Another one is that there's a small but growing revival of old varietals, well, namely Petit Meslier and Arbane. And that's quite nice because these were varieties that take time to ripen and they were always very acidic, very fresh. But now they can ripen earlier and provide a little bit more balance since our Chardonnays are just too ripe or give too much alcohol, and don’t have enough acidity.

Sadie: That's very exciting.

Patrick: Yeah. It is.

Sadie: Are there any winemakers that you are working with at Paris Wine Company who are growing those varieties?

Patrick: Yes. At the moment there is one who does, who works with these varieties, his name is Étienne Calsac. And he has a Cuvée that is distinguished by using those varieties, basically.

 Brittany: It's nice that Champagne, it's still within the rule book that winemakers can use these varieties and still call their wine “Champagne,” so that no one will be punished as far as the market, as far as selling their wine.

Patrick: Yeah. What do you think of the Champagne, Gardette?

Brittany: The mousse is very delicate. It has a really beautiful, fluffy texture, and the acidity is so well-balanced as well with that texture. And it has almost a meringue flavor to it. It's like when Champagne can almost be dessert-like in its aromatics. It leans more in that way than being more oxidative or super reductive. It was really well-balanced and just so beautiful, and I can't wait to have it with some food. But it also was really lovely as a welcome beverage, just on its own or as an appéritif.

Patrick: It comes from two really interesting vintages, it's 2018 and 2017. 2018 was a very wet and cold winter with a hot and dry summer. But there was a little bit of hail, but no big losses overall in Champagne. But this wet, cold winter and hot summer let the grapes have enough moisture or enough health, enough reserve to mature and not suffer from the heat. Whereas 2017, which is the rest of the wine, it was a pretty, pretty difficult vintage. It was all over the place. You had a spring that was really dry and warm, until March. In April, there was frost, which hurt everybody really badly. Then it got extremely hot until mid-July. And then end of July through the summer, it was just rain. It was a very, very delicate and very difficult year. I think a lot of Champagne-makers struggled to harvest, really. And it's really funny, often, these most difficult years — we can't generalize — but these can yield very, very interesting results, precisely because of all these constraints.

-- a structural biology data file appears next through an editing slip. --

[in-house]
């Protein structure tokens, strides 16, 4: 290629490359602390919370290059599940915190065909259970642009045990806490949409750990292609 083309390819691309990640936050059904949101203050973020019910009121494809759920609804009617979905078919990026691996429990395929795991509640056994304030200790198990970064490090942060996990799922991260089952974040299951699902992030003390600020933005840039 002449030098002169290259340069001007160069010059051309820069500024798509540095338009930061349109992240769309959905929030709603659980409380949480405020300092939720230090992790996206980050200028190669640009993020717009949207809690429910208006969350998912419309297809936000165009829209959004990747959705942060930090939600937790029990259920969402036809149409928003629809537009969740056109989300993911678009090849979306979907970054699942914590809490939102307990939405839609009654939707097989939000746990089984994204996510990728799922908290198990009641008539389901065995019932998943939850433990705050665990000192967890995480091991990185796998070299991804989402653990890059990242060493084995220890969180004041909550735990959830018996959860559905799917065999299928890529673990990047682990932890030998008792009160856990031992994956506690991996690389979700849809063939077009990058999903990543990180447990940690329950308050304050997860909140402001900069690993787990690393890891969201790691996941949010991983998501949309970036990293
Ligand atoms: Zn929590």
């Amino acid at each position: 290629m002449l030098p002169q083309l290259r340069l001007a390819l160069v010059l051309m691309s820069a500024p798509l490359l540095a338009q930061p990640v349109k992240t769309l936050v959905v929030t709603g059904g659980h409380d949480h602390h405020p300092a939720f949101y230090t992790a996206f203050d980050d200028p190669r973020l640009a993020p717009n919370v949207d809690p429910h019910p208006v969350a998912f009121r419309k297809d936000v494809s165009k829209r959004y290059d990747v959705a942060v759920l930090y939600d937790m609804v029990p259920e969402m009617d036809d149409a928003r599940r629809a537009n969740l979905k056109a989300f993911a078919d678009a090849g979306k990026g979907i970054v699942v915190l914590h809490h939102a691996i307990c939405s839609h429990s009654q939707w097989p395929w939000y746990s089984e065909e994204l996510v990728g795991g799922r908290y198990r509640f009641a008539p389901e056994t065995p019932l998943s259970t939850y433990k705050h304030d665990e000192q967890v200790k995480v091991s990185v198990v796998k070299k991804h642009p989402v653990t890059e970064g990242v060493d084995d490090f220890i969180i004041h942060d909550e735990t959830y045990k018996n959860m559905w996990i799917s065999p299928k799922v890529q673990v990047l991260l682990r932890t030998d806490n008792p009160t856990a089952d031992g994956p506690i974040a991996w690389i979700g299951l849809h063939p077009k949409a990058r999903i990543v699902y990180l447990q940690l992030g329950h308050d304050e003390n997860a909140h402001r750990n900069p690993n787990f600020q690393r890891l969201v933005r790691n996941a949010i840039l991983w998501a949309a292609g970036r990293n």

Brittany: What are some of your favorite wine bars in Paris right now? Talking about the artisanal wines that you work with and the love of getting to drink these terroir-driven wines. Where would someone go in Paris to get a glass of something exciting? Where do you go?

Patrick: I go to a couple of places. I think, there's one that's right down the street from our office, which is called Ici-même. It's on Rue de Charenton. They have a fantastic selection of wines, not just French. And they're really, really good. It's not exactly a wine bar, it's more of a wine shop, but you can taste your wines there, along with a little plate of cheese. It's really nice. Another wine bar that I like is A Lot of Wine. It's very much in the center of the city.

Sadie: It's called "A Lot of Wine?"

Patrick: Yes.

Sadie: I love it.

Patrick: Yeah, I do too. They have been friends of mine. I have been a friend of that wine bar since I first came to Paris in 2012, and I think they must have opened shortly afterward. And actually, it turned out when I joined Paris Wine Company that my colleague, Ryan was another regular of that place as well, so we knew each other from afar.

I'm also not gonna hesitate to plug in my friend at Gargantua, in the Fifth.

Sadie: Don't hesitate. We love plugging friends.

Brittany: It's great to connect with where people are drinking, and when we think of winemakers, 30, 40, 50 years ago — where were the places that Marcel Lapierre would hang out, or Pierre Breton? Where conversations about natural wine really set fire. And how Paris was the epicenter for those conversations for winemakers from other regions. It’s so great to know  where those watering holes are now.

Patrick: Oh, it's really funny. Marcel Lapierre is one of the first names I ever recognized in wines. Before I started focusing on wine, I used to study literature. And in one of Guy Debord's memoirs, he talks about his own friendship with Marcel Lapierre.

Brittany: No way.

Patrick: And I think it must be one of the first wines that I sought out. Like, "Guy Debord likes it, I need Marcel Lapierre. Where is it?"

Sadie: I love that. Finding our way to wines or winemakers through some completely separate avenue.